How to Support Trans People of Colour – with Sabah Choudrey
Trans people of colour are often excluded from movements and services in trans and non-binary spaces because gender and race are treated as separate issues. Providing an accessible and authoritative introduction to issues around People of Colour (POC) trans inclusion, ‘Supporting Trans People of Colour’ uses case studies, tips, checklists and anonymous survey results to set out best practice for any professionals working with trans people to create safer spaces, support and awareness. We caught up with author Sabah Choudrey to talk more about their motivations for writing the book.
Was there a specific moment or event you can pinpoint that made you realise you needed you to write this book?
The ideas and content of the book all came from my own experiences of being a trans person of colour, navigating various sectors and facing tokenism, microaggressions, and not seeing any real change or improvements for trans people of colour. But it was desperation and determination that turned my experiences into words. I started writing and speaking publicly about what I was seeing and finding solace in community.
It was at this point when I was approached by Bernard Reed from GIRES (https://www.gires.org.uk/) who put together fact sheets about trans communities. He asked me to write a guide on how to support trans people of colour communities. I called it ‘Inclusivity’ (http://sabahchoudrey.com/inclusivity/) and we made paper and electronic copies available to the public for free. That was when I realised how much we all need something like this – a practical step by step guide to tell our supporters and allies how to support trans people of colour.
The book itself emerged when Andrew James from Jessica Kingsley Publishers asked me to write it, essentially! He read this guide and saw something bigger. It was an intimidating and anxiety inducing few years of allowing myself to be bigger and believing in myself. But it was deeper than just believing in myself, it was affirming my own difficult experiences and telling myself that I deserve much more – that trans people of colour deserve much more. After that, the book wrote itself.
In ‘Supporting Trans People of Colour,’ you include survey responses to the question: “What does a trans POC safe space mean to you and what does it look like?” If you were asked this, what would you say?
The first thing that comes to mind is being with my friends, other trans and non-binary people of colour, that have happened anywhere and anytime. They’ve happened on the high street, in corners of bars and cafes, on Zoom calls and more. They are moments of pure joy, laughter, talking about everything that’s not about being trans people of colour. Here, I am being seen for who I really am, where my identity doesn’t matter so much and yet I feel like I matter so much. You can’t really curate these moments, but they happen when we are feeling safe, visible to each other and the people who matter, when we are looking after ourselves and each other, and when we are together.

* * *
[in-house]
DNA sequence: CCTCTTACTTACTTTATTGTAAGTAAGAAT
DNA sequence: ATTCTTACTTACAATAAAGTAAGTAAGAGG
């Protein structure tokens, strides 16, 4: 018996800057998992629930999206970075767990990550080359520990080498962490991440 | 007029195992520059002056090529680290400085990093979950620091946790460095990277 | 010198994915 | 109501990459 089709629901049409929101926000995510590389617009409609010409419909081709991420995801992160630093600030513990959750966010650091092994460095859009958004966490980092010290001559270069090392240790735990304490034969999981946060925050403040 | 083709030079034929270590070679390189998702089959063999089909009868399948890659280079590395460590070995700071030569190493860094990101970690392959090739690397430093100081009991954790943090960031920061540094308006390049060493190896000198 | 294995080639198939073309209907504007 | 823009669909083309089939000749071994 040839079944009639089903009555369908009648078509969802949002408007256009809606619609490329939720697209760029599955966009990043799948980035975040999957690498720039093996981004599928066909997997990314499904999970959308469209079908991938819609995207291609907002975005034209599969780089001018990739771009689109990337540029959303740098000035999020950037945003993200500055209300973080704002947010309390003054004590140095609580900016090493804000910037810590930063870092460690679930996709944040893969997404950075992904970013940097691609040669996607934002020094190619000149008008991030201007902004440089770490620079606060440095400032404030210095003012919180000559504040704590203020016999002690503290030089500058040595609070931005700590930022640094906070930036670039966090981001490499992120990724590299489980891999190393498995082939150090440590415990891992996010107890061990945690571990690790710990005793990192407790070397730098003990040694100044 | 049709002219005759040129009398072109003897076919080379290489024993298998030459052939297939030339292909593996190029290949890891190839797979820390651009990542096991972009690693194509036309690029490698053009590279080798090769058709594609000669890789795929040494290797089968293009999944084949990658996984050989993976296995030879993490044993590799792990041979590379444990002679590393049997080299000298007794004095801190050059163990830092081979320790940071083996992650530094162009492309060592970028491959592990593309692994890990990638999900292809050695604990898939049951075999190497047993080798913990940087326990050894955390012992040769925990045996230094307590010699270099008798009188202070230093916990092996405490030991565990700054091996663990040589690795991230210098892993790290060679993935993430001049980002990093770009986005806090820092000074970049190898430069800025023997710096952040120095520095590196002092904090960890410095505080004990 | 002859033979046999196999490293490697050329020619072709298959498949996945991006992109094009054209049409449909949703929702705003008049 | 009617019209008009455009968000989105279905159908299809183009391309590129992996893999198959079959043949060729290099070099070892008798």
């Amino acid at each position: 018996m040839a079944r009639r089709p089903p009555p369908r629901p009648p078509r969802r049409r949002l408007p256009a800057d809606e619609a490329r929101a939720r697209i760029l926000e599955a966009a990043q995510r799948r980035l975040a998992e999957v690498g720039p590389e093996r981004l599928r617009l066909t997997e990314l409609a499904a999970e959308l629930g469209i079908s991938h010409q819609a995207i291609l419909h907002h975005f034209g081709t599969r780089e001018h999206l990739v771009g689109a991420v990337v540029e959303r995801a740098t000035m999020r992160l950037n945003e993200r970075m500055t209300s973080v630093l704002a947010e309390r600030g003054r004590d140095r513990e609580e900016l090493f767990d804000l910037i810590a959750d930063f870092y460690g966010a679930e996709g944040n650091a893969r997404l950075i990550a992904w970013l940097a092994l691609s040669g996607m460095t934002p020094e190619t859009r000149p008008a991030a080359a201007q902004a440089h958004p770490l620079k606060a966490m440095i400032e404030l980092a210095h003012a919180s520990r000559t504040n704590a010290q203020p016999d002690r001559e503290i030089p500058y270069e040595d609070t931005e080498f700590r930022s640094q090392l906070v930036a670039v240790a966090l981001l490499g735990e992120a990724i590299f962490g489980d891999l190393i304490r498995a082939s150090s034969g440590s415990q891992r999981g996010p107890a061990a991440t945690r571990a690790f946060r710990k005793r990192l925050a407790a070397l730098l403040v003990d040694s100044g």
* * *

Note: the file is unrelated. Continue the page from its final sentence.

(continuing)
What would you encourage as a first step for people who are eager to start their journey towards becoming better allies?
Author Reni Eddo-Lodge talks about ‘The Big Question’ on her podcast titled ‘About Race’ (2018) when asked, what can we do? What can we do as allies to fight racism, what can non-Black people of colour do, what can the trans community do for intersex solidarity, what can we do for non-binary people? Eddo-Lodge continues to say, “I don’t know where you hold influence in your life. I don’t know your friends, I don’t know the extent of your jobs, I don’t know where you can assess where the institutional racism is really taking hold in your sector, what you as individuals can attempt to do to try and change that. I’m in no position to tell you how you can try and change the problem. But in terms of where you hold influence in your lives? In order to attempt to overcome the problem, only you can diagnose that.” So, what can you do?
A range of quotes from LGBTQIA+ POC writers, community activists, researchers and more, are woven into your book poignantly. What was the process of compiling these powerful voices like? And what motivated you to include them?
One of the toughest parts of writing this book was my own self-doubt and lack of confidence. I questioned myself a lot – who am I to write about this entire community, why am I the one writing this book, what gives me the right to speak for all these people? I realised that it’s not just me writing it and it’s not just my voice – it was necessary to include all these different voices not only because they are all my personal heroes and inspirations but also to show how incredible and truly diverse our community is in our experiences, skills and passions. This book is a personal celebration of how incredible our TPOC communities are.